Purses becoming a safety hazard
Girls at an Illinois high school have been banned from carrying purses because officials say they have become so large, they are a safety hazard.
The ban, approved by the East Peoria Community High School board in December, replaces an earlier compromise, the Peoria Journal reports. Staffers say a rule limiting purse size to no bigger than a single sheet of paper simply did not work.
"Girls' purses have become so huge it was difficult for teachers to walk up and down aisles of the classroom," Robin Goff, dean of students, said Friday. "Teachers and students were tripping in the aisles. It had become a fire hazard, too."
Beginning Monday, the only legal bag will be the Raider string bag, a canvas sack that can be carried as a shoulder bag or backpack. The bag is being sold for $3.
Backpacks have been banned at the school since the terrorist attacks of Sept. 11, 2001.
Many students are not happy with the new edict.
"I don't think it's fair," said Kayla Shaw, a junior carrying a large purse as she left school Friday. "We're girls. We need to put stuff in our purses."
Woman holds sign to apologize for crime
A woman stood outside a Florida police station holding a sign explaining her battery of a police officer as part of her punishment.
Alexandra Espinosa-Amaya, 24, stood for four hours Tuesday outside the Orlando Police Department apologizing for her actions as part of her no-contest plea to misdemeanor charges of simple battery and resisting an officer without violence, the Orlando Sentinel reported Wednesday.
The sentence also includes two years of probation, 50 hours of community service, anger management classes and a written apology letter to Sgt. Andrew Brennan.
Espinosa-Amaya was arrested for shoving Brennan in the face with her palm when he attempted to help a club bouncer who was removing her and her sister, Natalia Espinosa-Amaya, 22, from an establishment.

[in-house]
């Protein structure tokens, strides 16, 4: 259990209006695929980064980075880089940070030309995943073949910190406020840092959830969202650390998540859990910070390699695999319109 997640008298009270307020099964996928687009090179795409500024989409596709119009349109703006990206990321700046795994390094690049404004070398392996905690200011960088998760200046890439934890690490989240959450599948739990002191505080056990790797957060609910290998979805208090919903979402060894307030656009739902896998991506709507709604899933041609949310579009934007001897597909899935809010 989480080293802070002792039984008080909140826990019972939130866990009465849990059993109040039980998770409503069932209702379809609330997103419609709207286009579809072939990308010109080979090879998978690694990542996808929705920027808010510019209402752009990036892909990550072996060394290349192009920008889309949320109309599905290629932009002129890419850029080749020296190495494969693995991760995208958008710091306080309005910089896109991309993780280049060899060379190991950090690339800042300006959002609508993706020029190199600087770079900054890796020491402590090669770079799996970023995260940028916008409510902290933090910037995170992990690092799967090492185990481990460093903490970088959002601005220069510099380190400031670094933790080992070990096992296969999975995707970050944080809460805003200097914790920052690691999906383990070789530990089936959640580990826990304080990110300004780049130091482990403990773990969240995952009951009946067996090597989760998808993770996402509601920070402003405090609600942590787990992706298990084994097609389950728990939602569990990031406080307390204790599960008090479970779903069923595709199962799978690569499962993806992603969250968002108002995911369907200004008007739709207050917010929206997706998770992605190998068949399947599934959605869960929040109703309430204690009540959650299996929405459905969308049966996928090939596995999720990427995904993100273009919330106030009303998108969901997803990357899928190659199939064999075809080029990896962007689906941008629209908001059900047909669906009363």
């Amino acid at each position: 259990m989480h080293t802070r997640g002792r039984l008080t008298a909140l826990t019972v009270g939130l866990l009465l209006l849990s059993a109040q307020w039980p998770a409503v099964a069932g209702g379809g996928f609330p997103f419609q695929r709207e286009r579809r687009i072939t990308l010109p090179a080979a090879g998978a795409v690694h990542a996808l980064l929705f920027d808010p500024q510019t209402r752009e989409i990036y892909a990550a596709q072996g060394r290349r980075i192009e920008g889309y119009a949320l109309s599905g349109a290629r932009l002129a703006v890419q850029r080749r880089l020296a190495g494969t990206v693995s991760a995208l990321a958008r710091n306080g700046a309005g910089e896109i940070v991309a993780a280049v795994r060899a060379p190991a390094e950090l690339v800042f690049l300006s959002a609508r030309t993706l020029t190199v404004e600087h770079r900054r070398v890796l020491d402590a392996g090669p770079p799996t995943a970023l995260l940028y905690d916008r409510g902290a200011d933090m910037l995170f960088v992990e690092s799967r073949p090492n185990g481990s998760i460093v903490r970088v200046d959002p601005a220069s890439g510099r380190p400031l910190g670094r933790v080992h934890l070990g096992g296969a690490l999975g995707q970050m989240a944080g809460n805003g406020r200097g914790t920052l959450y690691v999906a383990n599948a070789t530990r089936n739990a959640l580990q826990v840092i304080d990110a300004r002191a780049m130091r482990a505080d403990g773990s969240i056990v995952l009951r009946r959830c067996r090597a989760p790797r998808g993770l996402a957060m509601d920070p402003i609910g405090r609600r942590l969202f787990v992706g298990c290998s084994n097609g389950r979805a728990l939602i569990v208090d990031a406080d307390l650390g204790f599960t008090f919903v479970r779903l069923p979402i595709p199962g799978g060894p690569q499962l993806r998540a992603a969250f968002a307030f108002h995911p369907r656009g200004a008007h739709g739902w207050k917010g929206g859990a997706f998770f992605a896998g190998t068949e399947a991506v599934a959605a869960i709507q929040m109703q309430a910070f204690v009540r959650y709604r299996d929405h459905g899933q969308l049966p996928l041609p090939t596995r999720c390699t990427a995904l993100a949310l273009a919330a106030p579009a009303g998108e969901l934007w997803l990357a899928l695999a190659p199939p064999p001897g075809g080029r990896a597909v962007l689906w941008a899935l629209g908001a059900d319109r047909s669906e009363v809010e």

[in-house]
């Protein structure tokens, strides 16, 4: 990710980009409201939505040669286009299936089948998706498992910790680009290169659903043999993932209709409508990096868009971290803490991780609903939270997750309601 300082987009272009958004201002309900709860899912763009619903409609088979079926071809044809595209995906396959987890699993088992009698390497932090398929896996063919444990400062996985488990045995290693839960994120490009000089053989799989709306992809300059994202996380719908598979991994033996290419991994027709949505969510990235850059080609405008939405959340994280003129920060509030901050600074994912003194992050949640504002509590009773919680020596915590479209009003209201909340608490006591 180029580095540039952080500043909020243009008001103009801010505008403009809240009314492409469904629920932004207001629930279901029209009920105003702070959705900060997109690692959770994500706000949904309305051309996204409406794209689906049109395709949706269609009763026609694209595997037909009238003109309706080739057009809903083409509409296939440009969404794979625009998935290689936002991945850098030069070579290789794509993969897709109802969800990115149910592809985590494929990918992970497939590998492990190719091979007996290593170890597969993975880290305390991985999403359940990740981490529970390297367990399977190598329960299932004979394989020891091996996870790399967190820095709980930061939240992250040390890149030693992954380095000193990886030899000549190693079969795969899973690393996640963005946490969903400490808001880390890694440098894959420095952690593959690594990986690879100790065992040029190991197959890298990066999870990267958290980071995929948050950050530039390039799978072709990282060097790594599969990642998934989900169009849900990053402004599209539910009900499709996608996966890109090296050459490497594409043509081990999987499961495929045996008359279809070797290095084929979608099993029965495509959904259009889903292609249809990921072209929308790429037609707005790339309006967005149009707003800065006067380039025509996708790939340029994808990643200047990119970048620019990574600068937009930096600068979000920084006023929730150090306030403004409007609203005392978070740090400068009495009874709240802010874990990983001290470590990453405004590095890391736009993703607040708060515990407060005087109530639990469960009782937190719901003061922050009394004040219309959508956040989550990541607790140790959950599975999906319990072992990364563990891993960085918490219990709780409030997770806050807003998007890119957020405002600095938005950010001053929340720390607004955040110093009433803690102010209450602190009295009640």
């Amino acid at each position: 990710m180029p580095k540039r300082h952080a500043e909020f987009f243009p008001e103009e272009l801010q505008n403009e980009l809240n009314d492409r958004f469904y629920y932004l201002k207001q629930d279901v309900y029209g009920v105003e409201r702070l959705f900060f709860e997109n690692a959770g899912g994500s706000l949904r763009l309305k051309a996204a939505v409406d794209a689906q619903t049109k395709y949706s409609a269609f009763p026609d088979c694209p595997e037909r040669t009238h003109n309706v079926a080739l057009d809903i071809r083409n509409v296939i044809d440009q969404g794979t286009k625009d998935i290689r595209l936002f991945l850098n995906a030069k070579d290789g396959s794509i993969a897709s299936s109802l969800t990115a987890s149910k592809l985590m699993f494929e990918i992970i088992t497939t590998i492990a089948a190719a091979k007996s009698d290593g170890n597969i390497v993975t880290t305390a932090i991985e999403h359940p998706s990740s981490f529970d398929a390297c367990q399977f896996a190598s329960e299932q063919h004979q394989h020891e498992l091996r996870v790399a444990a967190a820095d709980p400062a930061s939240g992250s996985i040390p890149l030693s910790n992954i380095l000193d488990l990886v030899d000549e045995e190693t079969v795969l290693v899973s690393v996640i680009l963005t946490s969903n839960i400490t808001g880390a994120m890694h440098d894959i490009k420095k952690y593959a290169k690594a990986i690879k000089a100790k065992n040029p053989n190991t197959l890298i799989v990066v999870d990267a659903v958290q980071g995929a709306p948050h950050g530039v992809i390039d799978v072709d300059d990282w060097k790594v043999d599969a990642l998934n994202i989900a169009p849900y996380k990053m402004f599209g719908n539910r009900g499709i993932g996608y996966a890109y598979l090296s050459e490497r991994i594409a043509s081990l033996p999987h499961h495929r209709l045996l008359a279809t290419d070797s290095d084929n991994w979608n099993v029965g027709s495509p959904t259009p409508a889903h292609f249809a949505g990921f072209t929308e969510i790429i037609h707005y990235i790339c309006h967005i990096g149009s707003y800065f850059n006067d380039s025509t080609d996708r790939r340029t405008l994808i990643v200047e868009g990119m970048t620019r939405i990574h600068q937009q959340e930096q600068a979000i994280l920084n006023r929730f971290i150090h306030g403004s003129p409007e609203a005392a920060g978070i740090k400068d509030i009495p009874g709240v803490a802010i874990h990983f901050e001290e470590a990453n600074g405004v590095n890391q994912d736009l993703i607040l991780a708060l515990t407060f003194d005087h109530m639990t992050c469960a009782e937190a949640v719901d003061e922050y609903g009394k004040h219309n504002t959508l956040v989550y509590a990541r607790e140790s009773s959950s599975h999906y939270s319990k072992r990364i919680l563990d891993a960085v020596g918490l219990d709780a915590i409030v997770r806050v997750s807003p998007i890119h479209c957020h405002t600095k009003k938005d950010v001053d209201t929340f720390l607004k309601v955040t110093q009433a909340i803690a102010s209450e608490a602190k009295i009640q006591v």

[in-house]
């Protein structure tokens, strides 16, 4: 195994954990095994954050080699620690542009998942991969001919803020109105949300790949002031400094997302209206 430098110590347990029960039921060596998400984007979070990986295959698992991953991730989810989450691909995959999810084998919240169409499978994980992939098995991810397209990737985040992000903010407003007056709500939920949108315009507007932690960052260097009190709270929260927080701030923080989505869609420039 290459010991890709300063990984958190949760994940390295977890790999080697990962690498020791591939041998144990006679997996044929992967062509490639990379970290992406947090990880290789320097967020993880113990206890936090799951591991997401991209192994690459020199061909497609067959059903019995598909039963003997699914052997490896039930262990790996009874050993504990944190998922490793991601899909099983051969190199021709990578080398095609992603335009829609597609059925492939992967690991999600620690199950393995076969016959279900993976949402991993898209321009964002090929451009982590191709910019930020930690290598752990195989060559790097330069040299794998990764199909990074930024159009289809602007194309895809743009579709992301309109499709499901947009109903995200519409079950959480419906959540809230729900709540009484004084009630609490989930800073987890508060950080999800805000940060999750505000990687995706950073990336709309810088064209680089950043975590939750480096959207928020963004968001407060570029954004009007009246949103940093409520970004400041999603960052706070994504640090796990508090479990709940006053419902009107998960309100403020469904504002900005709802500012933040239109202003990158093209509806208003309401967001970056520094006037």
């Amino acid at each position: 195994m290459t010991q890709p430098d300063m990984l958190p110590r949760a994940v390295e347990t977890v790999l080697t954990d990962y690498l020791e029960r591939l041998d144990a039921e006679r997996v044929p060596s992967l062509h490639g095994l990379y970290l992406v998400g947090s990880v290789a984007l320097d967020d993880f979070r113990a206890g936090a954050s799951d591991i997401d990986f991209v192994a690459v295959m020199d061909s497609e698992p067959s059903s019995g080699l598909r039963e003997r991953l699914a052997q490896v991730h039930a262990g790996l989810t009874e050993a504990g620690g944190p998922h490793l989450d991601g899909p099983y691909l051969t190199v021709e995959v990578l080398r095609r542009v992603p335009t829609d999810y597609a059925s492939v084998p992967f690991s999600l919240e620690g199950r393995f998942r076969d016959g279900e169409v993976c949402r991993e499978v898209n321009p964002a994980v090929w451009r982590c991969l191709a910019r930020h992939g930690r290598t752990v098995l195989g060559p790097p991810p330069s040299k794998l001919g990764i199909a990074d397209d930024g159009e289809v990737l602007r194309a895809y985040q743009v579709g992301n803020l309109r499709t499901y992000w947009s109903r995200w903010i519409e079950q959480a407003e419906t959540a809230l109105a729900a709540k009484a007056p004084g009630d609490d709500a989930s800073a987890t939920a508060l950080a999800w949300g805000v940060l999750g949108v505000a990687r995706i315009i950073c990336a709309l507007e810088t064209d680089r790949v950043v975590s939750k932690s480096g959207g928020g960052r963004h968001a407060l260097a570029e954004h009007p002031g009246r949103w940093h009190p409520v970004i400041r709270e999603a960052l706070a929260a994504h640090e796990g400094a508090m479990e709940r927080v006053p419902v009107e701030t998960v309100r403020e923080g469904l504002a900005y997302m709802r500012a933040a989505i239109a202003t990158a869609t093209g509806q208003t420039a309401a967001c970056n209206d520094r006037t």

Cab driver returns $21,000 to visitor
A New York City cab driver is being praised for returning over $21,000 lost by a visitor from Italy.
Felicia Lettieri, who's 72, left her purse in a Manhattan taxi on Christmas Eve. It contained traveling money for her and six relatives.
Police told them not to get their hopes up about finding it.
The cabbie drove about 50 miles, to a Long Island address he'd found in the purse. No one was home, so he left his phone number, and later returned with the money.
Lettieri's daughter, Maria Rosaria Falonga, told Newsday from Pompei, Italy that the cabbie also left a note.
He told her: "Don't worry, Felicia. ... I'll keep it safe."
The driver, Mukul Asaduzzaman, could not be reached for comment.
He refused a reward.
Peanut Bandit gets 3 years in Prison
A 24-year-old man who has peanuts to blame for leading police to him pleaded guilty Monday to a robbery charge.
Michael Maloy was sentenced to three years in prison and five years probation.
Maloy was captured on video Sept. 9, 2009, walking into the Walgreens store while snacking on seasoned peanuts.
He approached a female clerk and told her to give him money from the cash register.
Maloy, who was unarmed, tossed his head back and put a handful of nuts into his mouth, allowing the store's surveillance cameras to capture his face.
He then ran out of the store, spilling some of the munchies on the floor before fleeing, officials said.
Police later collected the peanuts for potential DNA evidence linking the incident to Maloy, and when Maloy was caught, he still had peanuts in his pocket.
Maloy told the court he was sorry and admitted he had been drinking before the robbery.